by Niels Agatz, Leo Kroon, Remy Spliet and Albert Wagelmans, Erasmus University Rotterdam

The continuous growth of online sales together with the current inefficiency of delivery services puts a lot of pressure on urban areas in terms of congestion, emissions and pollution. Researchers at Erasmus University Rotterdam are developing decision support tools to facilitate efficient delivery services for products purchased online.

Online retail sales are continuing to grow at a fast pace, even in times of global economic downturn. Online sales represent the only growth sector in the declining retail market. However, despite the potential of the internet as a sales channel, online retailers face many logistical challenges in fulfilling online demand. Internet order fulfillment, also called e-fulfillment, is generally considered the most challenging and critical part of the operations of companies selling physical goods online. Handling small individual orders and shipping them to customers’ homes in a timely and cost-efficient manner has proven difficult. This is particularly the case for the “last-mile” delivery, i.e., the last leg of the e-fulfillment supply chain in which the delivery is made to the customer. Owing to the large number of small individual orders, the last-mile often covers many stops in urban areas. Consequently, the last-mile leg of the delivery is disproportionately expensive.

The efficiency of the last-mile not only impacts the profitability of online retailing but also affects environmental and social performance criteria such as emissions and traffic congestion. For instance, vehicle-miles are directly related to emissions and the required number of vehicles for delivery has an impact on congestion.
The last-mile logistics project started in 2015. The primary goal of the project is to develop decision support tools to facilitate innovative operating strategies and to analyze the design of retail networks including an online channel that provides the most benefits in terms of various sustainability criteria. The research is carried out at the Erasmus University Rotterdam and is funded by the Dutch research funding body TKI-Logistiek, NWO, the largest Dutch online supermarket and the logistics consultancy company ORTEC. The ambition is to have prototype decision support tools available for the industry by 2019. The current research focusses on two themes: optimizing delivery operations and the design of a multi-channel retail network.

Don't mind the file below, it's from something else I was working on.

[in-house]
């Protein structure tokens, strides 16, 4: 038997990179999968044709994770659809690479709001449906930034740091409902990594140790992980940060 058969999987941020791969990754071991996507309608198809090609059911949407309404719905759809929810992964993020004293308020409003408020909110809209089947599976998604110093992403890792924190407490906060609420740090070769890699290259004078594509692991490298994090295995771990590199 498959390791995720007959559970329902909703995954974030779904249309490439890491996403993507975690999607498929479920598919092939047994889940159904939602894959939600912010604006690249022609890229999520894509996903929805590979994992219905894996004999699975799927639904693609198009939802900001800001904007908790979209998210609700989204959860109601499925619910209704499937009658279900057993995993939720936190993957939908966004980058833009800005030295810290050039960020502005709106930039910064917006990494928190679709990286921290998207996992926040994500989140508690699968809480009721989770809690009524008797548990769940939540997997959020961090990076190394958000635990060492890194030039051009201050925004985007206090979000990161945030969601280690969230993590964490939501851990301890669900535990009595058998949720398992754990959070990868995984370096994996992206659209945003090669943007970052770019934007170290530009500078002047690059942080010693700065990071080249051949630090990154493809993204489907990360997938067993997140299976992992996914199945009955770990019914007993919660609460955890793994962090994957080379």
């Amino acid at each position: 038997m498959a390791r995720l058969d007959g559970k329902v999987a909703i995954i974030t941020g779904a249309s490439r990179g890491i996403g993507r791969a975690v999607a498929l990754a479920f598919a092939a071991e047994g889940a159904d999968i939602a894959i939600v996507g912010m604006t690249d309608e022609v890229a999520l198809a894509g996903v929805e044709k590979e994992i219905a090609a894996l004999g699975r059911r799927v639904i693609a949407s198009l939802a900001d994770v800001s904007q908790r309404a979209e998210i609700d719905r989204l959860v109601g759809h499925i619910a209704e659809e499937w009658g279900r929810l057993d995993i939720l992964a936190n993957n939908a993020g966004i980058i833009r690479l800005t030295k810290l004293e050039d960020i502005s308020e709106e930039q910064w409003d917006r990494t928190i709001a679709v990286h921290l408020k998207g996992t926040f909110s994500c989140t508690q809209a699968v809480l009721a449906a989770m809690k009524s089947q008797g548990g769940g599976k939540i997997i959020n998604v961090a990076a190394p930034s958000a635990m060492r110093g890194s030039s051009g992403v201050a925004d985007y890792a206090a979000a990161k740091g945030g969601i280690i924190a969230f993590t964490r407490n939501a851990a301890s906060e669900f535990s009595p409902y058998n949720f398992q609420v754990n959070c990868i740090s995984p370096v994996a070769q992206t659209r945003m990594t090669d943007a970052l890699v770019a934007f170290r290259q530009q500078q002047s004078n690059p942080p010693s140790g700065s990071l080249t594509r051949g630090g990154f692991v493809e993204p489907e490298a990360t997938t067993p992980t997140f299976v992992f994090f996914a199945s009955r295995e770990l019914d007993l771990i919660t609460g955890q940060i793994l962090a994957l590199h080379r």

The logistical challenges in delivery operations are especially apparent when the customer has to be home to receive the goods [1]. To minimize the risk of not finding a customer at home for delivery, and thus creating unnecessary vehicle movements, the retailer and the customer may agree on a delivery time window [2]. The design of such a time window menu involves decisions on the length and the number of the offered time windows and on the associated delivery fees. Moreover, the time window selected by each customer directly affects the delivery routes, and hence the transportation costs, emissions and additional strain on congestion. Our project develops different mathematical model formulations and subsequently focusses on the design of algorithms to optimize the time windows on offer. These algorithms can be used as decision support tools for online retailers but also as evaluation tools to assess the impact of different operating strategies on various sustainability criteria.

The second theme focusses on the support of strategic design decisions associated with multi-channel retailing. One example of such a decision is where to place pick-up point locations that allow customers to pick-up goods ordered online at a convenient time and place. This decision needs to take into account both customer preferences and operational costs. Another example relates to the consolidation of different transportation flows in a retail network that operates both online and offline channels, see also [3]. To support these strategic design decisions, we are also formulating mathematical models and developing optimization approaches. Note that decisions on the network design have an impact on the delivery operations and vice versa. This connects the two themes in the project.

Overall, our project aims to improve the efficiency and sustainability of the last-mile of online retailing. We believe this will become increasingly relevant given the growth of online sales and the increasing logistics challenges in urban areas.


[1] A.M. Campbell, M.W.P. Savelsbergh: “Decision support for consumer direct grocery initiatives”, Transportation Science 39(3): 313-327, 2005.
[2] N.A.H Agatz, et al.: “Time Slot Management in Attended Home Delivery”, Transportation Science 45(3): 435-449, 2011.
[3] N.A.H Agatz, et al.: “E-fulfillment and multi-channel distribution - A review”, European Journal of Operational Research 187(2): 339-356, 2008.

Please contact:
Niels Agatz , Leo Kroon, Albert Wagelmans, Remy Spliet
Erasmus University Rotterdam, The Netherlands
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